The Oklahoma Department of Mental Health and Substance Abuse Services began delivering the bad news to providers on Tuesday.
Meeting behind closed doors at the agency’s headquarters Tuesday afternoon, providers were told how the department plans to shed 23 percent of its budget — $75 million — beginning Dec. 1.
Those plans will be made public at a 1 p.m. Wednesday news conference.
“Our hope is that a solution is found in time to keep these cuts from happening,” ODMHSAS Commissioner Terri White said in a written statement. “At the same time, to allow plans to move forward without notifying all impacted would be unfair and irresponsible.
“These cuts are unbearable and will decimate our state’s behavioral health care system. Yet, they are the only choices the agency has left to keep from completely eliminating services for Oklahoma’s most acutely ill.”
The ODMHSAS is taking the biggest hit in a $215 million budget crisis triggered by a successful legal challenge to a $1.50-per-pack cigarette “fee” imposed during the Legislature’s regular session.
The Oklahoma Supreme Court ruled that the process by which the levy was adopted, not the levy itself, violated the state constitution.
Revenue from the fee was directed primarily to three state agencies — the ODMHSAS, the Department of Human Services and the Oklahoma Healthcare Authority, which administers the state’s Medicaid program. General revenue that had gone to those agencies was then shifted to other areas of state government.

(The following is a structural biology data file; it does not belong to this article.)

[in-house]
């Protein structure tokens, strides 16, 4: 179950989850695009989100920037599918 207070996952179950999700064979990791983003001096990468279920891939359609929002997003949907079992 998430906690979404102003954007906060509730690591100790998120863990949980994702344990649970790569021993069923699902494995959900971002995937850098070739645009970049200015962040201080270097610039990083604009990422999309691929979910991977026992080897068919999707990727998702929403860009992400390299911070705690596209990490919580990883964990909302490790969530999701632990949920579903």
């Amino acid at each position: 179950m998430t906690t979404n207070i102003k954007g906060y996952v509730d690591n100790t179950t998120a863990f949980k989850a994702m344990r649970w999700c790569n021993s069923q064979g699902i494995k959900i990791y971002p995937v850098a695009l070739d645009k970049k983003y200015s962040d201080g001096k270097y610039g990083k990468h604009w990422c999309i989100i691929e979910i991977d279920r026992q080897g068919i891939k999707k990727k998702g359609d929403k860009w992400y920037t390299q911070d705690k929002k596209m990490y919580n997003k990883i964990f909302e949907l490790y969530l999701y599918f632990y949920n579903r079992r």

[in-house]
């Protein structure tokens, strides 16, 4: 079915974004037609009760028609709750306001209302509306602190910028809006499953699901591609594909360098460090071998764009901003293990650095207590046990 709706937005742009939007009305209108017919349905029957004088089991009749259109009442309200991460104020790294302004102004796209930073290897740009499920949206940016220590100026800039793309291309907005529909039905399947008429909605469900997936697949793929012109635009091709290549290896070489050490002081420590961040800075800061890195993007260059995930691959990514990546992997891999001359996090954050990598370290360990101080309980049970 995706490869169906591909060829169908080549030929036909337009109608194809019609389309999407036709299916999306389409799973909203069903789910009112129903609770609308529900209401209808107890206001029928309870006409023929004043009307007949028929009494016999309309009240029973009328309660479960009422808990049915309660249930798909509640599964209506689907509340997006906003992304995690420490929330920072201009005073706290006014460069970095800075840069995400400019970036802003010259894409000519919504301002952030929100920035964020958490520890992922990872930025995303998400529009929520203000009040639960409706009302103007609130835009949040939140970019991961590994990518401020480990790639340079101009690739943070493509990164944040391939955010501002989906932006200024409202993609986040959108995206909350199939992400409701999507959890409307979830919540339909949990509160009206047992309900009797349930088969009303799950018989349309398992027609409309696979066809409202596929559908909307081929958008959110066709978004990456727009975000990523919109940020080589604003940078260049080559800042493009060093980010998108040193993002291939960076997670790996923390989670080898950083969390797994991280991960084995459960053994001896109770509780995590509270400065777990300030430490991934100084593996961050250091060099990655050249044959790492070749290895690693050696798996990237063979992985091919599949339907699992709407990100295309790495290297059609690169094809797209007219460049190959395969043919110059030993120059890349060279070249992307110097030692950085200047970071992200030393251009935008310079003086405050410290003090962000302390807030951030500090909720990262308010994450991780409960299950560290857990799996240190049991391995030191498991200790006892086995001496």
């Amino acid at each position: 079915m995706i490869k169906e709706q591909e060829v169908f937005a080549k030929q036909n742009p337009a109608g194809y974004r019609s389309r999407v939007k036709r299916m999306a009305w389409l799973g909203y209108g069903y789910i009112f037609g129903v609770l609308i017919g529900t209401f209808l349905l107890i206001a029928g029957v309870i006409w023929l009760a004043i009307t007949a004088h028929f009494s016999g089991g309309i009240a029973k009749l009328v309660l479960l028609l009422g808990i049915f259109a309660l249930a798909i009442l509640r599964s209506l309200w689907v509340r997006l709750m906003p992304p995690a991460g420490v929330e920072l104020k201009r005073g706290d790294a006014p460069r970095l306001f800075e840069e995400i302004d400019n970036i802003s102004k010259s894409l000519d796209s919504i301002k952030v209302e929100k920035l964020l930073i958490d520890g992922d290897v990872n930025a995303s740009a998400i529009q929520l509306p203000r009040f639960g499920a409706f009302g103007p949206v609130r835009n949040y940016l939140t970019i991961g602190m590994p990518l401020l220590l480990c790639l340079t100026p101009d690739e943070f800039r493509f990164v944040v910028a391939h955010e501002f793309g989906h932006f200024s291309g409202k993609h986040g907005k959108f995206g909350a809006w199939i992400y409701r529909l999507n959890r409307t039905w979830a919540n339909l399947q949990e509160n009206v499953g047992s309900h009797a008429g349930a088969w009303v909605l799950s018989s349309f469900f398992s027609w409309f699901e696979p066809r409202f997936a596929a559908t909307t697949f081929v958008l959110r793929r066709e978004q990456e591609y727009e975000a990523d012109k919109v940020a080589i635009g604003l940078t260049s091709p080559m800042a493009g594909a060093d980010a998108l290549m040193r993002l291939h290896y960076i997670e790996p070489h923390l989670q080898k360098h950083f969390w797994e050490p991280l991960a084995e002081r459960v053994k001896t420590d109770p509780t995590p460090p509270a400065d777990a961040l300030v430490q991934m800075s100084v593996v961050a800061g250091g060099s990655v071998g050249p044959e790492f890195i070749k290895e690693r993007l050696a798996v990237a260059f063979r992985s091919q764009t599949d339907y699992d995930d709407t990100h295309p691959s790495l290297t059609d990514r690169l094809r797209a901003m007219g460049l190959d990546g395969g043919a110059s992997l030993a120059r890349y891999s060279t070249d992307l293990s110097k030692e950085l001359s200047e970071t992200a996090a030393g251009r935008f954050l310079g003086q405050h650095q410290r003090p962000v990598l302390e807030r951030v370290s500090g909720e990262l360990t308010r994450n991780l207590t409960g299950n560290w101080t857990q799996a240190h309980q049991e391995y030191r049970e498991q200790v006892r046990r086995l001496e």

The ODMHSAS is the smallest of the three.
Gov. Mary Fallin called the Legislature into special session on Sept. 25 to address the issue, but the House recessed within minutes, followed soon after by the Senate. Revenue bills must originate in the House.
Stymied lawmakers have continued to discuss the problem without reaching an agreement on a budget that would fetch the 76 votes needed in the 101-member House.
Legislators asked the Fallin administration to redistribute appropriations to spread the $215 million shortfall across all agencies. However, they were told that would be illegal.
Tuesday’s activity occurred one day after the state Health Department announced $3 million in cuts, including the cancellation of a $444,000 contract with the Parent Child Center of Tulsa.
The contract, which represents about 10 percent of the nonprofit agency’s annual revenue, could affect 10 employees, said Interim Executive Director Ashleigh Kraft.
Kraft said the contract funded a Parents as Teachers program that sent “visitors” into homes that had indicators of potential child abuse. The visitors worked with parents in creating constructive learning environments.
She said the program is one of the few that works with families before child abuse occurs and is considered central to the agency’s mission.
But, Kraft said, “if we can’t find sustainable funds, it will go away.”